As regular readers of this site know, I am a huge fan of raptors. Here in South Africa, I have been able to see quite a few species of raptors, and perhaps my favorite at the moment is the beautiful Eastern Red-footed Falcon (Falco amurensis), also known as the Amur Falcon.
This species is about the size of a Merlin, but is even more stunning! The female of the species has a slate-colored back and a heavily-spotted underside. The male has a slate-blue back and a solid, slate-colored breast. Both sexes show an orange-ish bill and eye-ring, and of course, both male and female, show bright reddish feet! This species is a summer visitor to southern Africa from its breeding grounds in northern and eastern Asia. Throughout the day in most grassland habitats you can see loads of these falcons hover-hunting for grasshoppers and other large insects.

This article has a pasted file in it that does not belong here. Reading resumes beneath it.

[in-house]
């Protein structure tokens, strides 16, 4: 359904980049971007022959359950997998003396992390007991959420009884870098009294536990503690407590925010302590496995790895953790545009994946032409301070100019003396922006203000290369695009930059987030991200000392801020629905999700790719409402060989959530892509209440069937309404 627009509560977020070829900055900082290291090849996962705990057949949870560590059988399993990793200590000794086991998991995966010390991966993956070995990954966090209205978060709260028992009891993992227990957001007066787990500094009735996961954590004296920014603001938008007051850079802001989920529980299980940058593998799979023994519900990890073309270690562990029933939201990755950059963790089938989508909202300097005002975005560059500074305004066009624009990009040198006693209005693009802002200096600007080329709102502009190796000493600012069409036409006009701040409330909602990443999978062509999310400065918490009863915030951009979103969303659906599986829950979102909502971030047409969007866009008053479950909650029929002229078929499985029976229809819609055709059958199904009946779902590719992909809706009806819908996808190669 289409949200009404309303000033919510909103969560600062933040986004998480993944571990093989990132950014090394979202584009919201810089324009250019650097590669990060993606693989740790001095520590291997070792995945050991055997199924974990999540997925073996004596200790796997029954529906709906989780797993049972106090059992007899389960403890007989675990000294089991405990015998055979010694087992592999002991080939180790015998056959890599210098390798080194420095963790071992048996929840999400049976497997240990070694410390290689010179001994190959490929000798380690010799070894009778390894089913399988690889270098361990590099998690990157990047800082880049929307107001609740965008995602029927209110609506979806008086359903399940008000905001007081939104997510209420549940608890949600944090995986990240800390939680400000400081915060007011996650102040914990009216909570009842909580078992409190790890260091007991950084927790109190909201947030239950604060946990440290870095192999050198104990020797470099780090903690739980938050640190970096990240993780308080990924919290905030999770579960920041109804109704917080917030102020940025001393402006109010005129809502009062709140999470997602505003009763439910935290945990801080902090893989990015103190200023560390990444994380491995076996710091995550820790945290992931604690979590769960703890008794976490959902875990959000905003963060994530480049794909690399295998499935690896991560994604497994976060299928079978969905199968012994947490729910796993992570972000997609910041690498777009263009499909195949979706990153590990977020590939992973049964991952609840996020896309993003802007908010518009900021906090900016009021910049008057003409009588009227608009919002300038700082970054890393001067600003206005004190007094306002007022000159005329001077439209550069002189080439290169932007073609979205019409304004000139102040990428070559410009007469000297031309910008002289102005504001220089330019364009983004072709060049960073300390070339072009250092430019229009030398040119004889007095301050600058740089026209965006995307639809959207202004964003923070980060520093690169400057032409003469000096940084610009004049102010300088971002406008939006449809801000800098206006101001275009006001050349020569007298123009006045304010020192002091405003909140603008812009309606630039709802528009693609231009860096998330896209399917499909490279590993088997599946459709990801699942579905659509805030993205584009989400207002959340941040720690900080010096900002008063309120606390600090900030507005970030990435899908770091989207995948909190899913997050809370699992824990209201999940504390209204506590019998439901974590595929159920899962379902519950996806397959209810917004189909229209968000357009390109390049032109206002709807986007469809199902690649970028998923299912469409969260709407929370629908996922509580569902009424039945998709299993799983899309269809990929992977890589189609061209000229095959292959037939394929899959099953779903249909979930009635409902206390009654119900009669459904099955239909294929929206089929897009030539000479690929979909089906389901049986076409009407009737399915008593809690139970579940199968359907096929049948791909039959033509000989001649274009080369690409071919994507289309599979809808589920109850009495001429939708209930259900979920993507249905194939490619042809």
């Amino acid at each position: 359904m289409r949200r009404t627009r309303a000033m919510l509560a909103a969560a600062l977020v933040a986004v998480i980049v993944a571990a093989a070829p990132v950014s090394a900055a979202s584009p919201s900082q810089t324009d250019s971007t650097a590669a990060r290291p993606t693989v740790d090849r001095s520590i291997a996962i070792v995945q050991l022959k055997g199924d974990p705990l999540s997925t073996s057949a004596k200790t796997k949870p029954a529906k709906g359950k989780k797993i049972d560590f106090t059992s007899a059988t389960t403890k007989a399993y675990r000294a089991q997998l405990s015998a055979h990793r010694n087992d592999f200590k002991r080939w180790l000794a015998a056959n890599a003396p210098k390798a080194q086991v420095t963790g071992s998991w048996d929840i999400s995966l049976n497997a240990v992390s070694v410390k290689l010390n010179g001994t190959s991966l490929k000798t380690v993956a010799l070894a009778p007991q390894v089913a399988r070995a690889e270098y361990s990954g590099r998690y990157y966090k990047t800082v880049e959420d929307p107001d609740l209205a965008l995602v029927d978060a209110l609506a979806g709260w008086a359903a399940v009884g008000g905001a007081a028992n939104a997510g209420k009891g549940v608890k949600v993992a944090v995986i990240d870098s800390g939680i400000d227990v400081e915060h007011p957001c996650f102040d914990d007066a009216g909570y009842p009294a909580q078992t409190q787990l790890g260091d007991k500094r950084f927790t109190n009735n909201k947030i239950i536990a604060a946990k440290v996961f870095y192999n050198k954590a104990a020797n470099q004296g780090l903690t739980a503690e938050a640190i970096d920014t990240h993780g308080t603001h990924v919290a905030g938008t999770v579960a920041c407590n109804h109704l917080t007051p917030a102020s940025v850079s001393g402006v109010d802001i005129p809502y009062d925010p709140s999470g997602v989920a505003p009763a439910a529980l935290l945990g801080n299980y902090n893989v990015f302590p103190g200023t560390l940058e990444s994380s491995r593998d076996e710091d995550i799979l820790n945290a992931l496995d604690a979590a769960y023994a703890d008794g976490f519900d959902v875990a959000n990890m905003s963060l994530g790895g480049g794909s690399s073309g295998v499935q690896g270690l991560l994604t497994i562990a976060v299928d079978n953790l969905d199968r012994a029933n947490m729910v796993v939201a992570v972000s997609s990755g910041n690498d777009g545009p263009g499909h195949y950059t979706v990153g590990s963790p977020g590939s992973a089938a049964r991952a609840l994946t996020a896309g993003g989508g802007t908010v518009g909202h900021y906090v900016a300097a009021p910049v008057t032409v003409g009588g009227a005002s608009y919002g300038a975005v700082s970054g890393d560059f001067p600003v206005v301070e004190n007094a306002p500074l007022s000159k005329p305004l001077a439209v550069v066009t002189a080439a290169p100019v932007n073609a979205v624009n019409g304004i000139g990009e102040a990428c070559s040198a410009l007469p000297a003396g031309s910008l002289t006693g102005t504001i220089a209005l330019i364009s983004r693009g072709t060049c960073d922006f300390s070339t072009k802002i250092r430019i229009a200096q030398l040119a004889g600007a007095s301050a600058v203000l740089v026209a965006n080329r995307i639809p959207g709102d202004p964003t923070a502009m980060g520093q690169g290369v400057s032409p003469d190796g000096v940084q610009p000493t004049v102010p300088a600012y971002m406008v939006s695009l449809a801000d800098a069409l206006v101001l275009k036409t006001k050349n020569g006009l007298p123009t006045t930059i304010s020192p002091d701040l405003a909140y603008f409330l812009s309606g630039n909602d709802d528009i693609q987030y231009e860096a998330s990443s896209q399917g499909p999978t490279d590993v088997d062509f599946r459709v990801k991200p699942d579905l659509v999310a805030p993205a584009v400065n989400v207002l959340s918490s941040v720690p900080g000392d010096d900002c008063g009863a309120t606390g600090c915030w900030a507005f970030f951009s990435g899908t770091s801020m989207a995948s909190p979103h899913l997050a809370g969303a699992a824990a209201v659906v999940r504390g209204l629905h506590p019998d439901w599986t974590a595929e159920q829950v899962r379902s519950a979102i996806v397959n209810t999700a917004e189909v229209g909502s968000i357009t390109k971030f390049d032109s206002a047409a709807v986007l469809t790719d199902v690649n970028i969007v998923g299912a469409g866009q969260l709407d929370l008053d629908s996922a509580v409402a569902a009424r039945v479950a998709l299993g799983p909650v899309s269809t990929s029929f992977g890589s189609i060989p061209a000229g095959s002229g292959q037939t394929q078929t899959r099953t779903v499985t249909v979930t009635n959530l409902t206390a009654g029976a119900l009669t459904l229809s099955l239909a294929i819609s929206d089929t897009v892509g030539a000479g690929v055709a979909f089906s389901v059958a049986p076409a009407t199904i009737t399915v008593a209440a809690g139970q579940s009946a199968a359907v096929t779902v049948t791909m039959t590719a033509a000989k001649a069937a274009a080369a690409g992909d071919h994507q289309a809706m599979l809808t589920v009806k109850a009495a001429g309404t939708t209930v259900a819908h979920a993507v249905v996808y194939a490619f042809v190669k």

A habit commonly shown in the small falcons of southern Africa is communal roosting. The Amur Falcon is no exception and I see large roosts on a near-daily basis. Most times the falcons choose to roost on telephone poles and wires as is shown below.
While leaving Mkambati Nature Reserve two weeks ago, I stopped to quickly photograph a roost of these falcons, and noticed that one of them looked a bit different; it had a rufous breast rather than the spotted or slate-colored breast of an Amur Falcon. This distinction made it a Red-footed Falcon (Falco vespertinus, formerly Western Red-footed Falcon); a near-threatened and uncommon summer visitor to southern Africa and extremely rare (perhaps never before seen) in the Eastern Cape Province! This Red-footed Falcon has been the rarest of the southern African birds I have seen so far on my trip.
All photos taken by and copyright Alex Lamoreaux.